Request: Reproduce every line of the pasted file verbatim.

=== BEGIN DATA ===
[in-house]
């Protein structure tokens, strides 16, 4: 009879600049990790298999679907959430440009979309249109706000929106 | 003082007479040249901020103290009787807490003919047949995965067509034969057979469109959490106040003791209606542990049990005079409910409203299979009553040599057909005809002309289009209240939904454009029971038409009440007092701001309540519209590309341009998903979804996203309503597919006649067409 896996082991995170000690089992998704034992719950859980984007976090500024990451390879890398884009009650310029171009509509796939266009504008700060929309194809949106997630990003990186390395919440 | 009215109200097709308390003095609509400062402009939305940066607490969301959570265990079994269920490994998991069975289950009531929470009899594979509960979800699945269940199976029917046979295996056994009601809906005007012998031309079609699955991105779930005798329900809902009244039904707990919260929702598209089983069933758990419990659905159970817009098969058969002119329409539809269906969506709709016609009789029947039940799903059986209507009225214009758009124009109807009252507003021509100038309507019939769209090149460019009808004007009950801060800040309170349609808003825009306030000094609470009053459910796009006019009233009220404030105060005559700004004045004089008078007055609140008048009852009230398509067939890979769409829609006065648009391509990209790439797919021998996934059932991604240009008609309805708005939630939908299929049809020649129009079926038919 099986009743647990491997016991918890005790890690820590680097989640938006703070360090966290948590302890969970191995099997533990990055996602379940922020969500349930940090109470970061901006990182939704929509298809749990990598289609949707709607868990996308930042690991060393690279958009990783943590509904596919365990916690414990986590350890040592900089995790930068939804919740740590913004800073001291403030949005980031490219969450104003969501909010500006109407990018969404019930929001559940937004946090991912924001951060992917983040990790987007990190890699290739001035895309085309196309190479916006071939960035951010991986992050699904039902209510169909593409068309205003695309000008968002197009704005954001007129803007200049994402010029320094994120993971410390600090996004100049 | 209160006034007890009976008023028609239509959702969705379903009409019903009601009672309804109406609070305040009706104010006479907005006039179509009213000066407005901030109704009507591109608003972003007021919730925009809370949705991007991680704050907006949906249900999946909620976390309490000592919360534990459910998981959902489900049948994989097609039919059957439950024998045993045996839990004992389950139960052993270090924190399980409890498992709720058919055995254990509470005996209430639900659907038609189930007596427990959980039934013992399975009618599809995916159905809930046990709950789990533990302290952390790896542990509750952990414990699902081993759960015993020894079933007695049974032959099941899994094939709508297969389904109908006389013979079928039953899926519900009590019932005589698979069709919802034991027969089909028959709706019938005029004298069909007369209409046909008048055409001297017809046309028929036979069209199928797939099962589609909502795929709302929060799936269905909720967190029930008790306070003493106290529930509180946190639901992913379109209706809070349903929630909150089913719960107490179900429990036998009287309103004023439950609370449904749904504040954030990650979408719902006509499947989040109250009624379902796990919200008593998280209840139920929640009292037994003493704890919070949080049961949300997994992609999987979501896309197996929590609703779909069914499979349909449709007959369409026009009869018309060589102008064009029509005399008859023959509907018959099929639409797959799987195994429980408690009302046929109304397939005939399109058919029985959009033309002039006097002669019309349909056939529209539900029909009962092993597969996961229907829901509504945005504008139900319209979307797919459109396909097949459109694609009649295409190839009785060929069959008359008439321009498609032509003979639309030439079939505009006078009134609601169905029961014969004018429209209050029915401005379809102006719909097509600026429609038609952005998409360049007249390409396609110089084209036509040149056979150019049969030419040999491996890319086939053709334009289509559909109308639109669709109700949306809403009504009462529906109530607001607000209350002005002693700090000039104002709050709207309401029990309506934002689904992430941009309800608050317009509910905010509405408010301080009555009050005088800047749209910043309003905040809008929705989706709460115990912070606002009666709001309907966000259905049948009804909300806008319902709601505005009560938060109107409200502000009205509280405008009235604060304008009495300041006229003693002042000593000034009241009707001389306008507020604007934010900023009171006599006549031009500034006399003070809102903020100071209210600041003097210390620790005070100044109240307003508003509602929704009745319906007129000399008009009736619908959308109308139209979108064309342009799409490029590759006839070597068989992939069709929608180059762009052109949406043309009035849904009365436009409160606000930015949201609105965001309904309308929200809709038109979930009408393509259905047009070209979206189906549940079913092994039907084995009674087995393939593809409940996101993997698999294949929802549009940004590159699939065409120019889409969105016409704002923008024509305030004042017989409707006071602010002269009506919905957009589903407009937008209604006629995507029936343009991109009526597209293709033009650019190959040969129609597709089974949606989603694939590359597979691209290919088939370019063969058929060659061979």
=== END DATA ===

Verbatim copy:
[in-house]
């Protein structure tokens, strides 16, 4: 009879600049990790298999679907959430440009979309249109706000929106 | 003082007479040249901020103290009787807490003919047949995965067509034969057979469109959490106040003791209606542990049990005079409910409203299979009553040599057909005809002309289009209240939904454009029971038409009440007092701001309540519209590309341009998903979804996203309503597919006649067409 896996082991995170000690089992998704034992719950859980984007976090500024990451390879890398884009009650310029171009509509796939266009504008700060929309194809949106997630990003990186390395919440 | 009215109200097709308390003095609509400062402009939305940066607490969301959570265990079994269920490994998991069975289950009531929470009899594979509960979800699945269940199976029917046979295996056994009601809906005007012998031309079609699955991105779930005798329900809902009244039904707990919260929702598209089983069933758990419990659905159970817009098969058969002119329409539809269906969506709709016609009789029947039940799903059986209507009225214009758009124009109807009252507003021509100038309507019939769209090149460019009808004007009950801060800040309170349609808003825009306030000094609470009053459910796009006019009233009220404030105060005559700004004045004089008078007055609140008048009852009230398509067939890979769409829609006065648009391509990209790439797919021998996934059932991604240009008609309805708005939630939908299929049809020649129009079926038919 099986009743647990491997016991918890005790890690820590680097989640938006703070360090966290948590302890969970191995099997533990990055996602379940922020969500349930940090109470970061901006990182939704929509298809749990990598289609949707709607868990996308930042690991060393690279958009990783943590509904596919365990916690414990986590350890040592900089995790930068939804919740740590913004800073001291403030949005980031490219969450104003969501909010500006109407990018969404019930929001559940937004946090991912924001951060992917983040990790987007990190890699290739001035895309085309196309190479916006071939960035951010991986992050699904039902209510169909593409068309205003695309000008968002197009704005954001007129803007200049994402010029320094994120993971410390600090996004100049 | 209160006034007890009976008023028609239509959702969705379903009409019903009601009672309804109406609070305040009706104010006479907005006039179509009213000066407005901030109704009507591109608003972003007021919730925009809370949705991007991680704050907006949906249900999946909620976390309490000592919360534990459910998981959902489900049948994989097609039919059957439950024998045993045996839990004992389950139960052993270090924190399980409890498992709720058919055995254990509470005996209430639900659907038609189930007596427990959980039934013992399975009618599809995916159905809930046990709950789990533990302290952390790896542990509750952990414990699902081993759960015993020894079933007695049974032959099941899994094939709508297969389904109908006389013979079928039953899926519900009590019932005589698979069709919802034991027969089909028959709706019938005029004298069909007369209409046909008048055409001297017809046309028929036979069209199928797939099962589609909502795929709302929060799936269905909720967190029930008790306070003493106290529930509180946190639901992913379109209706809070349903929630909150089913719960107490179900429990036998009287309103004023439950609370449904749904504040954030990650979408719902006509499947989040109250009624379902796990919200008593998280209840139920929640009292037994003493704890919070949080049961949300997994992609999987979501896309197996929590609703779909069914499979349909449709007959369409026009009869018309060589102008064009029509005399008859023959509907018959099929639409797959799987195994429980408690009302046929109304397939005939399109058919029985959009033309002039006097002669019309349909056939529209539900029909009962092993597969996961229907829901509504945005504008139900319209979307797919459109396909097949459109694609009649295409190839009785060929069959008359008439321009498609032509003979639309030439079939505009006078009134609601169905029961014969004018429209209050029915401005379809102006719909097509600026429609038609952005998409360049007249390409396609110089084209036509040149056979150019049969030419040999491996890319086939053709334009289509559909109308639109669709109700949306809403009504009462529906109530607001607000209350002005002693700090000039104002709050709207309401029990309506934002689904992430941009309800608050317009509910905010509405408010301080009555009050005088800047749209910043309003905040809008929705989706709460115990912070606002009666709001309907966000259905049948009804909300806008319902709601505005009560938060109107409200502000009205509280405008009235604060304008009495300041006229003693002042000593000034009241009707001389306008507020604007934010900023009171006599006549031009500034006399003070809102903020100071209210600041003097210390620790005070100044109240307003508003509602929704009745319906007129000399008009009736619908959308109308139209979108064309342009799409490029590759006839070597068989992939069709929608180059762009052109949406043309009035849904009365436009409160606000930015949201609105965001309904309308929200809709038109979930009408393509259905047009070209979206189906549940079913092994039907084995009674087995393939593809409940996101993997698999294949929802549009940004590159699939065409120019889409969105016409704002923008024509305030004042017989409707006071602010002269009506919905957009589903407009937008209604006629995507029936343009991109009526597209293709033009650019190959040969129609597709089974949606989603694939590359597979691209290919088939370019063969058929060659061979």